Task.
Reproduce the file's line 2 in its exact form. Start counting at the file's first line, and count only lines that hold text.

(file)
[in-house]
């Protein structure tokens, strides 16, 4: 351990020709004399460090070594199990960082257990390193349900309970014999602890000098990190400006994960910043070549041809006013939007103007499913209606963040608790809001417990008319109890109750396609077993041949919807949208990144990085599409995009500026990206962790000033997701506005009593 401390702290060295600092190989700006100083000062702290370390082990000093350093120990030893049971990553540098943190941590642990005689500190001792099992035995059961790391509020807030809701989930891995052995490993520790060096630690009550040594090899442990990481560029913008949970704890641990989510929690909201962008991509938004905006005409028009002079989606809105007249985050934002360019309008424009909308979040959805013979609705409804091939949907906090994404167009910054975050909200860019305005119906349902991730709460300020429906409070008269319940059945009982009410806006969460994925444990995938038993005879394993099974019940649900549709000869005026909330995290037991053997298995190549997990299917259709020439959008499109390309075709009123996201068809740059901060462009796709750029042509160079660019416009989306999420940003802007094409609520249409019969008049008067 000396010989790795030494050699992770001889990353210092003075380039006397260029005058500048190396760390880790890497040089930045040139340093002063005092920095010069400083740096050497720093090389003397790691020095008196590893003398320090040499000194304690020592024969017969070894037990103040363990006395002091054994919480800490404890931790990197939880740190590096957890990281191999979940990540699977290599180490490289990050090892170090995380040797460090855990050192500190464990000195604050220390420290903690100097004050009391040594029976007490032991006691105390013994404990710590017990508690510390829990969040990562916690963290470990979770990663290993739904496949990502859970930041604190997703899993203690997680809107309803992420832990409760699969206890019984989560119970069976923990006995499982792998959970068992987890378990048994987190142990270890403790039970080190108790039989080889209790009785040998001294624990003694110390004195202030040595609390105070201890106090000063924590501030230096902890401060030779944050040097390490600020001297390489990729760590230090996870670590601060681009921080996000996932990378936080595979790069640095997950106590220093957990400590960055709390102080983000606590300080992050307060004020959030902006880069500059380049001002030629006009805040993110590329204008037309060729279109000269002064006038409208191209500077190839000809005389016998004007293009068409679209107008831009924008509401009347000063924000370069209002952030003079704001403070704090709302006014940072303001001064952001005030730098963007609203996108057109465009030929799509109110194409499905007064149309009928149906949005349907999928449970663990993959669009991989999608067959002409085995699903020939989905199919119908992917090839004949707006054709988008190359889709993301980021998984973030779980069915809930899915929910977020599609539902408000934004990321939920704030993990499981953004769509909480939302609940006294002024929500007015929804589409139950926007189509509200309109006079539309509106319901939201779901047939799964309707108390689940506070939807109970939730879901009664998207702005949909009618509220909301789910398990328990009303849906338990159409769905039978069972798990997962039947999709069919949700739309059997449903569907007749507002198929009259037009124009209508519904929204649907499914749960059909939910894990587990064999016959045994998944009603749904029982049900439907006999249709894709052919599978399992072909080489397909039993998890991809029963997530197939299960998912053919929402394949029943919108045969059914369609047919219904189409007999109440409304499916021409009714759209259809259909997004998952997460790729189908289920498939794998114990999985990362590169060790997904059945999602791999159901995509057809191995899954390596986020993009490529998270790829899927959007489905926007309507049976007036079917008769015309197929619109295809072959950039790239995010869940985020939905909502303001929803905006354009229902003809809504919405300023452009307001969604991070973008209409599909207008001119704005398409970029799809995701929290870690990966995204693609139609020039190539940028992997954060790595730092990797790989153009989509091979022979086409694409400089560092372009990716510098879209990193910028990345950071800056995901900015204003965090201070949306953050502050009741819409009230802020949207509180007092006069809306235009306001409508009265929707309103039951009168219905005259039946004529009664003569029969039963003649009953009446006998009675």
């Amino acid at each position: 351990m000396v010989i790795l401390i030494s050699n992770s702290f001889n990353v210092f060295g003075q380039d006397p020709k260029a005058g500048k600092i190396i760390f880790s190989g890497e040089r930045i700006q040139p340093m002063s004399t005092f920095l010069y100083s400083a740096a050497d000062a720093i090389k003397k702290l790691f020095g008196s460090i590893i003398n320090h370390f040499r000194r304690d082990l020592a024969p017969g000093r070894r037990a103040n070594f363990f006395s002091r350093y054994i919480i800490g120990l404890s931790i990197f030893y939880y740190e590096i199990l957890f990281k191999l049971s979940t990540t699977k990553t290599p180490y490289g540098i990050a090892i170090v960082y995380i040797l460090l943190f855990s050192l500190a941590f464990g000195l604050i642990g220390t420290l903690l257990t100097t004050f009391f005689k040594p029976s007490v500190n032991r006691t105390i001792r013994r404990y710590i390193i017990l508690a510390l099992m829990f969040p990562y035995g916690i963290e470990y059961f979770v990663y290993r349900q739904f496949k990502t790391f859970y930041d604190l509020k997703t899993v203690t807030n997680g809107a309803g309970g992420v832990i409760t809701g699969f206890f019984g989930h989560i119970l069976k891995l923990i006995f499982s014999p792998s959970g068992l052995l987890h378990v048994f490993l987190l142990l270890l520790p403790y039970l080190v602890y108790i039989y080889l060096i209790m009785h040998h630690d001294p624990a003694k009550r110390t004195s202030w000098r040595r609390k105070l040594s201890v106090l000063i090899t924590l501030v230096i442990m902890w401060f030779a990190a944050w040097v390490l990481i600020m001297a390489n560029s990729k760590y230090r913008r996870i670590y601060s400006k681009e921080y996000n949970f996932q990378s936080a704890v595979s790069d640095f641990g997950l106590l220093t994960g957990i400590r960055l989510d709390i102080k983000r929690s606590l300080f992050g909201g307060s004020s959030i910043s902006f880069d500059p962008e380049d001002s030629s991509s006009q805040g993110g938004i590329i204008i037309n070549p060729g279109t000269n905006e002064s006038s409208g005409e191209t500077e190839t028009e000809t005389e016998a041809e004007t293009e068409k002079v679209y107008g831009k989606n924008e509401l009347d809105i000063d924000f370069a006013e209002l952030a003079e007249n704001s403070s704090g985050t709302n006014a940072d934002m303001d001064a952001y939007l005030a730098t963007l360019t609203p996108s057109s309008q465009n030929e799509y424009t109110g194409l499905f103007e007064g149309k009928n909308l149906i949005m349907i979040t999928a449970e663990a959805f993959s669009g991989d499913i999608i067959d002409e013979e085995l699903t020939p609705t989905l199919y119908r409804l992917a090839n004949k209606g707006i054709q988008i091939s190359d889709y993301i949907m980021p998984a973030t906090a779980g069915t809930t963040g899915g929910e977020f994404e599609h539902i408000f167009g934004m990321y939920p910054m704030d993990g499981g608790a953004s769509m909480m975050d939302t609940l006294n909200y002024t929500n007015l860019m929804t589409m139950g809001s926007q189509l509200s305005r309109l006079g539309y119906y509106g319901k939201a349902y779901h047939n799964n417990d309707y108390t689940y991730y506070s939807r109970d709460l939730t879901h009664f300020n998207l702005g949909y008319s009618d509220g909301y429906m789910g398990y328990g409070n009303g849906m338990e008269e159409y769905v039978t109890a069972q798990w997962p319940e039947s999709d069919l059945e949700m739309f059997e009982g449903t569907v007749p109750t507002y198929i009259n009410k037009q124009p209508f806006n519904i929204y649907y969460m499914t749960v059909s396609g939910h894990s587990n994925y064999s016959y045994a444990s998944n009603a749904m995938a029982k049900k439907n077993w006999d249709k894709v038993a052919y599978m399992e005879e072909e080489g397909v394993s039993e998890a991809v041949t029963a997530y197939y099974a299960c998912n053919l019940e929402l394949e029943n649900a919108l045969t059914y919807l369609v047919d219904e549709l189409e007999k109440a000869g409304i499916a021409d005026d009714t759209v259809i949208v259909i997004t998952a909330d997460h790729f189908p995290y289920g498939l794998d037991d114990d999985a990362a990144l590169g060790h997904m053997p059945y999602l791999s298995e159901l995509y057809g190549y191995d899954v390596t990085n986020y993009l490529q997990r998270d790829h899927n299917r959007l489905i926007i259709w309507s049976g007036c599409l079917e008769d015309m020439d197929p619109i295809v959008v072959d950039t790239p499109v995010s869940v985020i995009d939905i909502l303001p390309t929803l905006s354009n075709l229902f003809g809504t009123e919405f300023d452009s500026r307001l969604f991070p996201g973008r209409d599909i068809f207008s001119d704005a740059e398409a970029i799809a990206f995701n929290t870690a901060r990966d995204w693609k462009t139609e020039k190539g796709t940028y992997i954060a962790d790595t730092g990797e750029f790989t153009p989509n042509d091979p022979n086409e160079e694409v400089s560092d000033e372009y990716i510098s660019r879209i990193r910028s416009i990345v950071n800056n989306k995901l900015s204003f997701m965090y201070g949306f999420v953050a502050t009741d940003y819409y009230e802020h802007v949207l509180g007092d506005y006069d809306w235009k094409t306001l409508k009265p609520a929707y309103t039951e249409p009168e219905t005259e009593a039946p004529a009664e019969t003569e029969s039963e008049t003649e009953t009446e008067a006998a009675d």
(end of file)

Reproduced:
């Protein structure tokens, strides 16, 4: 351990020709004399460090070594199990960082257990390193349900309970014999602890000098990190400006994960910043070549041809006013939007103007499913209606963040608790809001417990008319109890109750396609077993041949919807949208990144990085599409995009500026990206962790000033997701506005009593 401390702290060295600092190989700006100083000062702290370390082990000093350093120990030893049971990553540098943190941590642990005689500190001792099992035995059961790391509020807030809701989930891995052995490993520790060096630690009550040594090899442990990481560029913008949970704890641990989510929690909201962008991509938004905006005409028009002079989606809105007249985050934002360019309008424009909308979040959805013979609705409804091939949907906090994404167009910054975050909200860019305005119906349902991730709460300020429906409070008269319940059945009982009410806006969460994925444990995938038993005879394993099974019940649900549709000869005026909330995290037991053997298995190549997990299917259709020439959008499109390309075709009123996201068809740059901060462009796709750029042509160079660019416009989306999420940003802007094409609520249409019969008049008067 000396010989790795030494050699992770001889990353210092003075380039006397260029005058500048190396760390880790890497040089930045040139340093002063005092920095010069400083740096050497720093090389003397790691020095008196590893003398320090040499000194304690020592024969017969070894037990103040363990006395002091054994919480800490404890931790990197939880740190590096957890990281191999979940990540699977290599180490490289990050090892170090995380040797460090855990050192500190464990000195604050220390420290903690100097004050009391040594029976007490032991006691105390013994404990710590017990508690510390829990969040990562916690963290470990979770990663290993739904496949990502859970930041604190997703899993203690997680809107309803992420832990409760699969206890019984989560119970069976923990006995499982792998959970068992987890378990048994987190142990270890403790039970080190108790039989080889209790009785040998001294624990003694110390004195202030040595609390105070201890106090000063924590501030230096902890401060030779944050040097390490600020001297390489990729760590230090996870670590601060681009921080996000996932990378936080595979790069640095997950106590220093957990400590960055709390102080983000606590300080992050307060004020959030902006880069500059380049001002030629006009805040993110590329204008037309060729279109000269002064006038409208191209500077190839000809005389016998004007293009068409679209107008831009924008509401009347000063924000370069209002952030003079704001403070704090709302006014940072303001001064952001005030730098963007609203996108057109465009030929799509109110194409499905007064149309009928149906949005349907999928449970663990993959669009991989999608067959002409085995699903020939989905199919119908992917090839004949707006054709988008190359889709993301980021998984973030779980069915809930899915929910977020599609539902408000934004990321939920704030993990499981953004769509909480939302609940006294002024929500007015929804589409139950926007189509509200309109006079539309509106319901939201779901047939799964309707108390689940506070939807109970939730879901009664998207702005949909009618509220909301789910398990328990009303849906338990159409769905039978069972798990997962039947999709069919949700739309059997449903569907007749507002198929009259037009124009209508519904929204649907499914749960059909939910894990587990064999016959045994998944009603749904029982049900439907006999249709894709052919599978399992072909080489397909039993998890991809029963997530197939299960998912053919929402394949029943919108045969059914369609047919219904189409007999109440409304499916021409009714759209259809259909997004998952997460790729189908289920498939794998114990999985990362590169060790997904059945999602791999159901995509057809191995899954390596986020993009490529998270790829899927959007489905926007309507049976007036079917008769015309197929619109295809072959950039790239995010869940985020939905909502303001929803905006354009229902003809809504919405300023452009307001969604991070973008209409599909207008001119704005398409970029799809995701929290870690990966995204693609139609020039190539940028992997954060790595730092990797790989153009989509091979022979086409694409400089560092372009990716510098879209990193910028990345950071800056995901900015204003965090201070949306953050502050009741819409009230802020949207509180007092006069809306235009306001409508009265929707309103039951009168219905005259039946004529009664003569029969039963003649009953009446006998009675």